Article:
Person:Ethelbert of Wessex (1)

Æthelberht , of Wessex
b.between about 830 and 835
d.865 or 866
Facts and Events
Name Æthelberht , of Wessex
Alt Name Ethelbert
Gender Male
Birth[4] between about 830 and 835
Death[4][5] 865 or 866
Other? House of Wessex
Burial[5][6] Sherborne, Dorset, England


the text in this section is copied from an article in Wikipedia

Æthelberht (or Ethelbert; , meaning "magnificent noble") was the King of Kent from 858 and of Wessex from 860 to until his death in 865. He was the third son of Æthelwulf of Wessex and his first wife, Osburh. In 855 he became under-king of Kent while his father, Æthelwulf, visited Rome. His brother Æthelbald was left in charge of the West Saxons. After his father's death in 858 he succeeded him as king of Kent and the other eastern parts of the kingdom. When Æthelbald died childless in 860, the kingship of the West Saxons also passed to Æthelberht.

Like his father and brother he was also crowned at Kingston upon Thames. The Anglo-Saxon Chronicle describes Æthelberht's reign as one of good harmony and lasting peace. Though this was true of internal affairs, the Vikings remained a great threat, unsuccessfully storming Winchester and ravaging eastern Kent.

One development was that Wessex and its recent south-eastern conquests became a united kingdom. Unlike his predecessors, Æthelberht did not appoint another member of his family as under-king of Kent. A charter issued in the first year of Æthelberht's reign reflects an extraordinary new kind of assembly: it was the first charter of a West Saxon king to include a full complement both of West Saxon and of Kentish witnesses.[1]

Æthelberht died in 865 and was succeeded by his brother Æthelred. He was buried at Sherborne Abbey in Dorset beside his brother Æthelbald.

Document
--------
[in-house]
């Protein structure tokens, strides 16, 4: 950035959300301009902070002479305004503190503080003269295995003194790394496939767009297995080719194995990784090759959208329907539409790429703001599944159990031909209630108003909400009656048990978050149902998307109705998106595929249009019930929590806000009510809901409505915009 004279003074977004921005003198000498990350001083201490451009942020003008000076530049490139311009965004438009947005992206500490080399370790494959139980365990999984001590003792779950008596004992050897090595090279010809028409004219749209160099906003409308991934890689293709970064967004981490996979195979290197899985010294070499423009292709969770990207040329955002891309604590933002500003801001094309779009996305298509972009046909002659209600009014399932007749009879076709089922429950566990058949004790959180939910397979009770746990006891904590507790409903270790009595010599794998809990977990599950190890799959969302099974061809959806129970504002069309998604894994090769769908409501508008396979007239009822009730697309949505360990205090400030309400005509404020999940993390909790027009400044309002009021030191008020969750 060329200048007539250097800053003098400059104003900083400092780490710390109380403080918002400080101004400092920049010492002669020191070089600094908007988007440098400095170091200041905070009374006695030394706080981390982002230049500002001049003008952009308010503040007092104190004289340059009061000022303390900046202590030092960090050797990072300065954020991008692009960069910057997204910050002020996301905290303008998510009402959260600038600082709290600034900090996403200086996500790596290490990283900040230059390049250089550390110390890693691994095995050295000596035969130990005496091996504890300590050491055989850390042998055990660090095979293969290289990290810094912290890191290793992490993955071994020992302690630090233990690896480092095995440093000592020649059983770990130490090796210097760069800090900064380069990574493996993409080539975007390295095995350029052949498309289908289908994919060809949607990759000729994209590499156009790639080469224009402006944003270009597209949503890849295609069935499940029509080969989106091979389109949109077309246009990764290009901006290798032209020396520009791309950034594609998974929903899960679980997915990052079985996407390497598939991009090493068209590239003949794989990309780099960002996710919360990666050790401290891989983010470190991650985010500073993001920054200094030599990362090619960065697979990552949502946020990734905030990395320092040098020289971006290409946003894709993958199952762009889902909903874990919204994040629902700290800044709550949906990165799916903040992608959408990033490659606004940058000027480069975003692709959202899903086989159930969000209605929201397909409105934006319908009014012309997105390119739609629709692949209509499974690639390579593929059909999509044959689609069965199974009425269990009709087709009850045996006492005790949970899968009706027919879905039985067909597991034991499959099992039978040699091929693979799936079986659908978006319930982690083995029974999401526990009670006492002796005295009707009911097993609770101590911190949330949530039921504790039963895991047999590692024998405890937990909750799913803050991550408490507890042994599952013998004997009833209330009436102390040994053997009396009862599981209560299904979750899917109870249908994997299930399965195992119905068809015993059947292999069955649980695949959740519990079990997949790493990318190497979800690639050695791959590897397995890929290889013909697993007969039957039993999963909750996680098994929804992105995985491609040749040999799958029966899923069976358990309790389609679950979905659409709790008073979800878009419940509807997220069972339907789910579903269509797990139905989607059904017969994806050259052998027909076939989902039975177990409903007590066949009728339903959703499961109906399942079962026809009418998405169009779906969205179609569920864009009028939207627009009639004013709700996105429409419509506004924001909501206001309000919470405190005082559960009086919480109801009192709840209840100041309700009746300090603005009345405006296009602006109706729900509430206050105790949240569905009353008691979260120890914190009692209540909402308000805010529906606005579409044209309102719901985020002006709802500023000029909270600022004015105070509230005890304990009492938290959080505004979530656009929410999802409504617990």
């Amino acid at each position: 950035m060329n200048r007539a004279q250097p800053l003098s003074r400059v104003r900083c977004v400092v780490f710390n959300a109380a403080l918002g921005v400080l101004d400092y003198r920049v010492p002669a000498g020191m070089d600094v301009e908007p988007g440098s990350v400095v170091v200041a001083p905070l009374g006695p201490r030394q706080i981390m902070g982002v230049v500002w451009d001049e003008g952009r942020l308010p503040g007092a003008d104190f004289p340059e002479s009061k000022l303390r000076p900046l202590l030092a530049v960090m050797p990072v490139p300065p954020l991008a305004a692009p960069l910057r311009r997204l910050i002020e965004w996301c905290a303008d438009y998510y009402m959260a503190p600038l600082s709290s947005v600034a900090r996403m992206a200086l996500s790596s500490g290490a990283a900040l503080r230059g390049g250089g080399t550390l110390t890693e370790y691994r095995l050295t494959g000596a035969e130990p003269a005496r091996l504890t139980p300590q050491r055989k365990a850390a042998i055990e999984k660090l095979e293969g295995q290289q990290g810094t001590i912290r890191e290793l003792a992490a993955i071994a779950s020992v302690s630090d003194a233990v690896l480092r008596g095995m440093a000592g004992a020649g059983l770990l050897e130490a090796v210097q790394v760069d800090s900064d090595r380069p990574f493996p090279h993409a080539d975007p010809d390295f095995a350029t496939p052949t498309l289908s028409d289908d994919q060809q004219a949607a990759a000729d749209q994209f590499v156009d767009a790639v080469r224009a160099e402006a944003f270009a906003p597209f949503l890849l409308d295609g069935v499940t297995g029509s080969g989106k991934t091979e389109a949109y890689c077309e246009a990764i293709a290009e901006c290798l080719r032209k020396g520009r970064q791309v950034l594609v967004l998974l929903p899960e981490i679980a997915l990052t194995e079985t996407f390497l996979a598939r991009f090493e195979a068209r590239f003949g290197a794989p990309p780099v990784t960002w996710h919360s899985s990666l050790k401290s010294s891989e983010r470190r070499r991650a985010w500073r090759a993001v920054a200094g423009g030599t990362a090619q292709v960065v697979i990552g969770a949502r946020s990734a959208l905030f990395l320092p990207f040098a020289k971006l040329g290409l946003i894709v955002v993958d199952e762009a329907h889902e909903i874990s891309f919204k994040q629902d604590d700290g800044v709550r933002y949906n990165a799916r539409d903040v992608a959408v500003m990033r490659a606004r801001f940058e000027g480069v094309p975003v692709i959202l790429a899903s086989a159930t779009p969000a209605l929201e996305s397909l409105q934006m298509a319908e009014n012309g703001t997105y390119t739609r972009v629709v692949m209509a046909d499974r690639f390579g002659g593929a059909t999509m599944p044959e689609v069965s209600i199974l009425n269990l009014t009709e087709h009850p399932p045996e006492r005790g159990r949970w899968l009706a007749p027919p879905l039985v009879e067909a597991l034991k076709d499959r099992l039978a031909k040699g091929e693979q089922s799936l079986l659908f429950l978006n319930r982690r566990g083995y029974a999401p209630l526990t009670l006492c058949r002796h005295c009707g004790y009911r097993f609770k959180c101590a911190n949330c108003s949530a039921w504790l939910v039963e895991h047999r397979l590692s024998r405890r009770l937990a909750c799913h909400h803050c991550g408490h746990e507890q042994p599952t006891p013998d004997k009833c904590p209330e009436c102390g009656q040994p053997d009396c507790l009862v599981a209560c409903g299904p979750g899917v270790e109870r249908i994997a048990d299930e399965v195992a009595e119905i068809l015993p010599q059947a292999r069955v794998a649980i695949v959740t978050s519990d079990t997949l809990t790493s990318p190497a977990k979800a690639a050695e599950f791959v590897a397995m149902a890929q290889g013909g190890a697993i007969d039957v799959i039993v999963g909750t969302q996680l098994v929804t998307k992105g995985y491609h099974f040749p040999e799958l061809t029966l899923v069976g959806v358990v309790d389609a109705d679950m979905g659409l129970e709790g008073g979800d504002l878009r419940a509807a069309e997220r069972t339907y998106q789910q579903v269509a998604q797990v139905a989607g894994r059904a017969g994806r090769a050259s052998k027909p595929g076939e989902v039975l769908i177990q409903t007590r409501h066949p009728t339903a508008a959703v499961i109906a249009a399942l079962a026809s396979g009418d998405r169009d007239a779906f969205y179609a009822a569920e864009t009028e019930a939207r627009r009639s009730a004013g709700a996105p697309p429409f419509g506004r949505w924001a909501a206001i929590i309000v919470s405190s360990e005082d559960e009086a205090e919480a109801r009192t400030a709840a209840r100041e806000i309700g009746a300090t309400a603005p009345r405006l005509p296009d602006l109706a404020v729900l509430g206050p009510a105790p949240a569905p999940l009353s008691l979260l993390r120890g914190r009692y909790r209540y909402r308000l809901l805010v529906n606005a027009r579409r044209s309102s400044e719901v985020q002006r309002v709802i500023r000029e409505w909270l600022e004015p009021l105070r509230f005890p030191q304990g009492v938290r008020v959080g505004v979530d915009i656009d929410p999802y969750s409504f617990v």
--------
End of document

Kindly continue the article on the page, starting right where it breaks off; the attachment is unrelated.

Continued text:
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References
  1.   Ethelbert of Wessex, in Wikipedia: The Free Encyclopedia. (Online: Wikimedia Foundation, Inc.).
  2.   Æðelbeorht, King of Wessex, in Lundy, Darryl. The Peerage: A genealogical survey of the peerage of Britain as well as the royal families of Europe.
  3.   Æthelberht 9 (Male), in The Prosopography of Anglo-Saxon England.
  4. 4.0 4.1 ÆTHELBERHT, in Cawley, Charles. Medieval Lands: A prosopography of medieval European noble and royal families.
  5. 5.0 5.1 Æthelwulf, in Baldwin, Stewart, and Todd Farmerie. The Henry Project (King Henry II ): Ancestors of King Henry II.
  6. Earle, John (ed.), and Charles (ed.) Plummer. Two of the Saxon Chronicles Parallel. (Oxford: Clarendon Press, 1892), pp 68 - 69.
  7.   Thorpe, Benjamin. Diplomatarium anglicum aevi saxonici. (London: Macmillan & Co, 1865), p. 484.

    Ælfred refers in his will to Æthelbald, Æthered, and himself as being three brothers ("us þrim gebroðrum"), and yet refers to Æthelberht as "cincge. uncrum mæge" (a kinsman -- mistranslated in this source as "brother").

  8.   Thorpe, Benjamin. Diplomatarium anglicum aevi saxonici. (London: Macmillan & Co, 1865), pp. 124-127.

    In this charter, Æthelberht refers to his father, Æthelwulf, and his brothers Æthelred, Ælfred, and Æthelbald.

  9.   The wording of Ælfred's will seems to create some doubt about Æthelberht's placement with this family, although it seems supported by the Anglo-Saxon Chronicle and the charter cited in source 8. Baldwin and Cawley account for this apparent discrepancy by suggesting that perhaps he had a different mother from Ælfred, Æthelbald, and Æthered.